Volume 9, Issue 2 (2021)                   Health Educ Health Promot 2021, 9(2): 153-164 | Back to browse issues page

XML Print

Download citation:
BibTeX | RIS | EndNote | Medlars | ProCite | Reference Manager | RefWorks
Send citation to:

Molaeinezhad M, Scheidt C, Afshar H, Jahanfar S, Sohran F, Salehi M et al . Bodily Map of Emotions in Iranian People. Health Educ Health Promot. 2021; 9 (2) :153-164
URL: http://hehp.modares.ac.ir/article-5-47532-en.html
1- Behavioral Sciences Research Center, School of Medicine, Isfahan University of Medical Sciences, Isfahan, Iran
2- Department of Psychosomatic, Albert-Ludwigs-Universitat Freiburg, Freiburg, Germany
3- “Psychosomatic Research Center” and “Departments of Psychiatry, School of Medicine”, Isfahan University of Medical Sciences, Isfahan, Iran
4- School of Public health, College of Health Professionals, Central University of Michigan, Mount Pleasant, Michigan, United States of America
5- Department of Midwifery, Nursing and Midwifery School, Khorasgan Branch, Islamic Azad University, Khorasgan, Iran
6- Danesh-e Tandorosti Institute, Isfahan, Iran , drfgoli@gmail.com
Abstract:   (183 Views)
Aims: Experienced bodily sensation with basic emotions seems to be a universal phenomenon, but
cross-cultural differences are expected. This study was designed to determine the topographic map of changes across six basic emotions and anxiety in a sample of Iranian people and to compare their perception of emotion-related bodily changes by sex.
Materials & Methods: A cross-sectional study was conducted on 220 Iranians aged 16-55 years. The Persian pencil and paper version of the emBODY application was used and validated during the study. The results were analyzed by SPSS 20 software using generalized linear models to determine the relationship between gender and emotion sensation in 5 main body areas and three main facial parts.
Findings: Anxiety was the most common reported basic emotion, and anger, fear, sadness, joy, surprise, and disgust, respectively, were identified basic emotions in both sexes. GLMs were significant (p<0.05) for bodily sensation changes in the head and neck, upper body, upper and lower limbs, and all three main facial parts. Results also showed a significant gender difference in lower limbs (p<0.05).
Conclusion: The results suggested the consistency of distinct emotion-triggered bodily sensation maps of Iranians with universal patterns.
Full-Text [PDF 1055 kb]   (24 Downloads) |   |   Full-Text (HTML)  (4 Views)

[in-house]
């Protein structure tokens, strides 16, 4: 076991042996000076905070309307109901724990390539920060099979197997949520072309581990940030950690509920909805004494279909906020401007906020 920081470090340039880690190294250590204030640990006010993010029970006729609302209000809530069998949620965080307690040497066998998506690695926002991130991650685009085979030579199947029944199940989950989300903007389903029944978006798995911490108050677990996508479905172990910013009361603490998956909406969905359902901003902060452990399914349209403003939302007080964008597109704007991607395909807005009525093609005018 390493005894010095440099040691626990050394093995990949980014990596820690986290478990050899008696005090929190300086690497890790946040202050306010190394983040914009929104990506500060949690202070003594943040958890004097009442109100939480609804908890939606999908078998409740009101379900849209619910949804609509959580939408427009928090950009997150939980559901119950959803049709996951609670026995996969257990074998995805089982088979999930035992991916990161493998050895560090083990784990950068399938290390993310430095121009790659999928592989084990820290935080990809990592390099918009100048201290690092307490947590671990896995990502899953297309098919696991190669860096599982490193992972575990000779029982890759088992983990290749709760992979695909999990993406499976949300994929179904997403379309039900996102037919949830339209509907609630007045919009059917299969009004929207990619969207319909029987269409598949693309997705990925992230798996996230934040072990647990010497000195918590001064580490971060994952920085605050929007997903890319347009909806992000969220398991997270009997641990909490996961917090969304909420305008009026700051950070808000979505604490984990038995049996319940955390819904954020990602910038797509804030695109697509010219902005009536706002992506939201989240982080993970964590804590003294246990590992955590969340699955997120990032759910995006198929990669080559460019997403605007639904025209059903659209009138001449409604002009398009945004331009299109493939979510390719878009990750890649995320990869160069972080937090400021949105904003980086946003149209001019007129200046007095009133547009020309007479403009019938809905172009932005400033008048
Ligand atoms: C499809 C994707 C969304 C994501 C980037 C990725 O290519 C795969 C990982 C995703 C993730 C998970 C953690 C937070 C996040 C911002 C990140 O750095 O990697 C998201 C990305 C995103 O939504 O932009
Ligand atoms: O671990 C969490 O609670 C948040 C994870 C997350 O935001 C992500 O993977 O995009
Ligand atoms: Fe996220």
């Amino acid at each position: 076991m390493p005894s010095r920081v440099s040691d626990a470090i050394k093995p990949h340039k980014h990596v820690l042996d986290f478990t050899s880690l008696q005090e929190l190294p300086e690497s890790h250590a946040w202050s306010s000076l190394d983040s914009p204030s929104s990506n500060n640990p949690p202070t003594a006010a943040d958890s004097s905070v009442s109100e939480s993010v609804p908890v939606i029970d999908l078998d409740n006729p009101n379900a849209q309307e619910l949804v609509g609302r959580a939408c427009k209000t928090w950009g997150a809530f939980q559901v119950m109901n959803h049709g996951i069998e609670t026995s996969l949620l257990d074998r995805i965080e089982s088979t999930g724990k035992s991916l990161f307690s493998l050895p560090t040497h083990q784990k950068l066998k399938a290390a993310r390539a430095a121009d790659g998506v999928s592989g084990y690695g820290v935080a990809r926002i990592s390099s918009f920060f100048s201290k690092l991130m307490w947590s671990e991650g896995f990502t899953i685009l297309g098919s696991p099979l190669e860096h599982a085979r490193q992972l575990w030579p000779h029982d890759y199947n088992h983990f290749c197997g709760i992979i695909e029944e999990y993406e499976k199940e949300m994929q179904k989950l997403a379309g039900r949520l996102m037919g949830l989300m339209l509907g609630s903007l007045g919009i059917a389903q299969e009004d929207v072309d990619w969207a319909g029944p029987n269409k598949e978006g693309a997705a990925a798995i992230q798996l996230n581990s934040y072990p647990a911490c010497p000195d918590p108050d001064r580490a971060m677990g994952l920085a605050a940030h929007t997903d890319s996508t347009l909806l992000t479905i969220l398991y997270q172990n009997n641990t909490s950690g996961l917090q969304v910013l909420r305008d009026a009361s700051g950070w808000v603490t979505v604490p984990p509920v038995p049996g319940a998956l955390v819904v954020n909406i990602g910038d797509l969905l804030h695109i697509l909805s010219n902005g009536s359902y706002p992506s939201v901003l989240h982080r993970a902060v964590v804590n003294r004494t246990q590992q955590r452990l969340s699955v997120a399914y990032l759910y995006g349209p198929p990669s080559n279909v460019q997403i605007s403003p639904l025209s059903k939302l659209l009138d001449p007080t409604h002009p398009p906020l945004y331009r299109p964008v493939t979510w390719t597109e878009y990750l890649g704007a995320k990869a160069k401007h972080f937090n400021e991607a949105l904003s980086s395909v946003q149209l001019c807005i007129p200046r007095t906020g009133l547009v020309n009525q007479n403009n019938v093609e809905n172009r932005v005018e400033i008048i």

Article Type: Original Research | Subject: Social Health
Received: 2020/11/11 | Accepted: 2021/02/26 | Published: 2021/07/11
* Corresponding Author Address: Danesh-e Tandorosti Institute, Isfahan, Iran

1. Ekman P. An argument for basic emotions. Cogn Emot. 1992;6(3-4):169-200. [Link] [DOI:10.1080/02699939208411068]
2. Kassam KS, Markey AR, Cherkassky VL, Loewenstein G, Just MA. Identifying emotions on the basis of neural activation. PLoS One. 2013;8(6):66032. [Link] [DOI:10.1371/journal.pone.0066032] [PMID] [PMCID]
3. Nummenmaa L, Glerean E, Hari R, Hietanen JK. Bodily maps of emotions. Proc Natl Acad Sci. 2014;111(2):646-51. [Link] [DOI:10.1073/pnas.1321664111] [PMID] [PMCID]
4. Damasio A, Carvalho GB. The nature of feelings: Evolutionary and neurobiological origins. Nat Rev Neurosci. 2013;14(2):143-52. [Link] [DOI:10.1038/nrn3403] [PMID]
5. Hietanen JK, Glerean E, Hari R, Nummenmaa L. Bodily maps of emotions across child development. Dev Sci. 2016;19(6):1111-8. doi:10.1111/desc.12389 [Link] [DOI:10.1111/desc.12389] [PMID]
6. Philippot P, Rime B. The perception of bodily sensations during emotion: A cross-cultural perspective. Pol Psychol Bull. 1997;28(2):175-88. [Link]
7. Matsumoto D, Kudoh T, Scherer K, Wallbott H. Antecedents of and reactions to emotions in the United States and Japan. J Cross Cult Psychol. 1988;19(3):267-86. [Link] [DOI:10.1177/0022022188193001]
8. Matsumoto D, Ekman P. American-Japanese cultural differences in intensity ratings of facial expressions of emotion. Motiv Emot. 1989;13(2):143-57. [Link] [DOI:10.1007/BF00992959]
9. Dzokoto V. Different ways of feeling: Emotion and somatic awareness in Ghanaians and Euro-Americans. J Soc Evolut Cult Psychol. 2010;4(2):68-78. [Link] [DOI:10.1037/h0099299]
10. Breugelmans SM, Ambadar Z, Vaca JB, Poortinga YH, Setiadi B, Widiyanto P, et al. Body sensations associated with emotions in Raramuri Indians, rural Javanese, and three student samples. Emotion. 2005;5(2):166-74. [Link] [DOI:10.1037/1528-3542.5.2.166] [PMID]
11. Kitayama S, Markus HR. The pursuit of happiness and the realization of sympathy: Cultural patterns of self, social relations, and well-being. In: Diener E, Suh EM. Culture and subjective well-being. Cambridge: The MIT Press; 2000. [Link]
12. Kitayama S, Markus HR, Kurokawa M. Culture, emotion, and well-being: Good feelings in Japan and the United States. Cogn Emot. 2000;14(1):93-124. [Link] [DOI:10.1080/026999300379003]
13. Tsai JL, Knutson B, Rung HH. Cultural variation in affect valuation. J Pers Soc Psychol. 2006;90(2):288-307. [Link] [DOI:10.1037/0022-3514.90.2.288] [PMID]
14. Good BJ. The heart of what's the matter: The semantics of illness in Iran. Cult Med Psychiatry. 1977;1(1):25-58. [Link] [DOI:10.1007/BF00114809] [PMID]
15. Malekian A, Ahamadzadeh G, Afshar H. Cultural issues in anxiety disorders: Some particularities of the Iranian culture. Eur Psychiatry. 2013;28(1):1. [Link] [DOI:10.1016/S0924-9338(13)75943-1]
16. Novin S, Banerjee R, Dadkhah A, Rieffe C. Self-reported use of emotional display rules in the Netherlands and Iran: Evidence for sociocultural influence. Soc Dev. 2009;18(2):397-411. [Link] [DOI:10.1111/j.1467-9507.2008.00485.x]
17. Dadkhah A, Shirinbayan P. Emotion regulation characteristics development in Iranian primary school pupils. Iran Rehabil J. 2014;12(4):17-21. [Persian] [Link]
18. Beeman WO. Emotion and sincerity in Persian discourse: Accomplishing the representation of inner states. Int J Soc Lang. 2001;148:31-57. [Link] [DOI:10.1515/ijsl.2001.013]